Seven months later, Crowe is one of 5 million “long-term” unemployed workers in the United States who have been looking for work for more than six months. They are disproportionately older (over 50), women, and minorities, and according to today’s jobs report, their employment prospects haven’t much improved.
If Congress doesn’t extend the unemployment insurance program by the end of this year, 2 million of these workers will lose their benefits between Christmas and New Years Day, another 1 million by April 2013 and more than 5 million people will be without benefits by the end of 2013, according to the National Employment Law Project (NELP). This would occur at a moment when there are still 12 million people unemployed, and there are approximately 3.4 unemployed applicants for every available job opening.
“The jobs are still not there,” says Edith Harrison, 59, who lives in Colorado Springs and was laid off from her job at a senior assisted living facility in August. “How can you cut unemployment benefits off, and blame someone for not being able to get a job, when they didn’t create the situation?”
The anti-poverty effect of unemployment insurance is significant and undeniable. In 2010, the program lifted 3.2 million people above the poverty line (less than $18,000 for a family of three). In 2011, it lifted 2.3 million people above the line, including 620,000 children. (The program had less of a poverty reducing effect last year in part because a provision in the Recovery Act that paid an additional $25 per week in benefits was allowed to expire.) The average benefit is just $291 per week and it covers approximately 40 percent of a typical family’s food, housing and transportation costs.
What is most egregious to both Harrison and Crowe is the stereotype—voiced by people who want to cut the program or drug test benefit recipients—that unemployed people are lazy and would rather collect modest benefits than work.
“It’s funny, but it’s pathetic—a lot of people think you’re out here for a handout,” says Crowe. “I worked all my life. I paid into unemployment, I paid into Social Security, I paid into everything. I want off this unemployment, I want a job.”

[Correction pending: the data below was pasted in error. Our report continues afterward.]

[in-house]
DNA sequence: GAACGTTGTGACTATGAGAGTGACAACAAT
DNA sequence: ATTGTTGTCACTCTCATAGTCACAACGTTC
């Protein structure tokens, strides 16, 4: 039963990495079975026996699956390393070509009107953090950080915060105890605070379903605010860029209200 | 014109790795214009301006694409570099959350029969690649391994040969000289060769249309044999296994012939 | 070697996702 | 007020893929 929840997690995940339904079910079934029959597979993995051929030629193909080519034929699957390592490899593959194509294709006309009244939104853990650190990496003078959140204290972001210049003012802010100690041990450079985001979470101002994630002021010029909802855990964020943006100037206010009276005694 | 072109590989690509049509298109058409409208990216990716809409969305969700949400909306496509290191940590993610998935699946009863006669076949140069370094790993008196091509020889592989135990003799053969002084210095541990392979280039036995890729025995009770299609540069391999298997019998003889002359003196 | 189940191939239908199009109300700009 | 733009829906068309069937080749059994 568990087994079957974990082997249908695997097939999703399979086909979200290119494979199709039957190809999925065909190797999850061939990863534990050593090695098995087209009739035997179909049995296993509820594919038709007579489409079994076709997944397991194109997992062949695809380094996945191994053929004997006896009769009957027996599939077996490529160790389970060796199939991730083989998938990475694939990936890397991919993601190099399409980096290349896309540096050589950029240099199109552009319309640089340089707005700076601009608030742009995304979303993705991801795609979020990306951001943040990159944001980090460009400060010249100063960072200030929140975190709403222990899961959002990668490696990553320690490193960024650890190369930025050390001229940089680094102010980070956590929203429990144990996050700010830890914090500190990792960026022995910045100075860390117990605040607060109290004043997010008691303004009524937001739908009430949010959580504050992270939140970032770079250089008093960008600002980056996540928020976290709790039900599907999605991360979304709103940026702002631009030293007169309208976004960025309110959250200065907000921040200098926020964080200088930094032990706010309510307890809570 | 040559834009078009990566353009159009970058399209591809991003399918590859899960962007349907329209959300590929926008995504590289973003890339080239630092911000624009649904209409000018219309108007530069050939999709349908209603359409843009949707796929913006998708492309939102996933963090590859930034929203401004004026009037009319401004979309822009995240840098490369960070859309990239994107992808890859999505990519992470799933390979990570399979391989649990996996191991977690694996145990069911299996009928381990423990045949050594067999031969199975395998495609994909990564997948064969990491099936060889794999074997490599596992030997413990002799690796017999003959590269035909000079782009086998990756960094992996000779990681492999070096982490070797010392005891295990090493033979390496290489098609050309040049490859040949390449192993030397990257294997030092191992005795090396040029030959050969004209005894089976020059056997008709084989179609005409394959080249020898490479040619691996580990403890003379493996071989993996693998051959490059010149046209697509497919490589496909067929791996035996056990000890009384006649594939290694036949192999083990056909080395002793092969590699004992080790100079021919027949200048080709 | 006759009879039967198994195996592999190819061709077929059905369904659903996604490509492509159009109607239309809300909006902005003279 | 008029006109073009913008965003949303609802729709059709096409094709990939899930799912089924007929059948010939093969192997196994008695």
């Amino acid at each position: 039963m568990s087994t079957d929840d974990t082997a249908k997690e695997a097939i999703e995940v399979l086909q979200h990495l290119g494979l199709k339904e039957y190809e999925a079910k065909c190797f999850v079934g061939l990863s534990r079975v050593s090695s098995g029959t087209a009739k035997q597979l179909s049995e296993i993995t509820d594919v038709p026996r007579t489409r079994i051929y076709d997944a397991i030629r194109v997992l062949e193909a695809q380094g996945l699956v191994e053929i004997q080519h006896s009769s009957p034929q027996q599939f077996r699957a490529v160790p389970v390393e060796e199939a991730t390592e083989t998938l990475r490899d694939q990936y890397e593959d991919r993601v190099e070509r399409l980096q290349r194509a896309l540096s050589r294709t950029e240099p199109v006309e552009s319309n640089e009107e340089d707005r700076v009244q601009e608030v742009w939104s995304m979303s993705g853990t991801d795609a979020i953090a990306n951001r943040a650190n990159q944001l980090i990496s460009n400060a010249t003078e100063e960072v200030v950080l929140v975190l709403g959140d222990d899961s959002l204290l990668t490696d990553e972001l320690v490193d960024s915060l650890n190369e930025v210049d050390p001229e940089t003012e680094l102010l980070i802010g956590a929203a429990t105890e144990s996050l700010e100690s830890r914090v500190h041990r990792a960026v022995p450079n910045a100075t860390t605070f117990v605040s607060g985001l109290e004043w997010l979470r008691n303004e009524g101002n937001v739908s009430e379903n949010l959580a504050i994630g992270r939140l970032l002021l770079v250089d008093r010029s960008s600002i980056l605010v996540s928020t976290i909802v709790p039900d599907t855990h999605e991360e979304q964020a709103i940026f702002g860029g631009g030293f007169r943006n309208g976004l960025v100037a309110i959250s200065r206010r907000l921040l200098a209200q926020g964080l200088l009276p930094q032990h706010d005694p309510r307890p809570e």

In fact, Crowe has applied for 157 jobs. He and his wife are willing to relocate—they put their son through college and he is now living independently. Crowe has applied for jobs in Nevada and South Carolina—in the steel industry and in new lines of work.
“In the steel industry, companies are hiring 20-year-olds that have never even been in a mill before, and passing on people like me—an experienced operator and maintenance technician,” says Crowe. “Then you go look at other jobs and they say ‘you don’t have no experience.’ ”
He recalls applying for a job delivering packages for UPS. The interviewer looked over his resume and asked, “Pretty much you worked in the mill all your life?”
“Yeah,” Richard told her.
“Have you ever had any experience delivering packages?”
“I felt like telling her, ‘Yeah, once a year, I play Santa Claus,’ ” he tells me, laughing. “This is the stuff you go through.”
Harrison says she gets up early every morning—“ just like I’m going to work”—drinks her coffee, and gets on the computer to search for jobs.
“Retail, restaurants and customer service—most of the jobs out there—they say they want people who are ‘high energy’ for a ‘fast-paced environment’,” she says. “I’m not saying I can’t do it, but I’m 59, and if they have a choice they’re going to take the person who’s younger.”
Crowe also thinks his age is making it difficult for him to land a new opportunity. He has applied for many jobs knowing that he’s overqualified, including warehouse work. Often, he doesn’t even receive a reply, and sees the jobs still being posted months later.
“It’s my age holding me back. I can’t prove that, but I’m getting that feeling after going through all this,” he says. “If they see a 5 or 6 in front of your age—I’m just visualizing when people look at that they just laugh and throw your application off to the side.”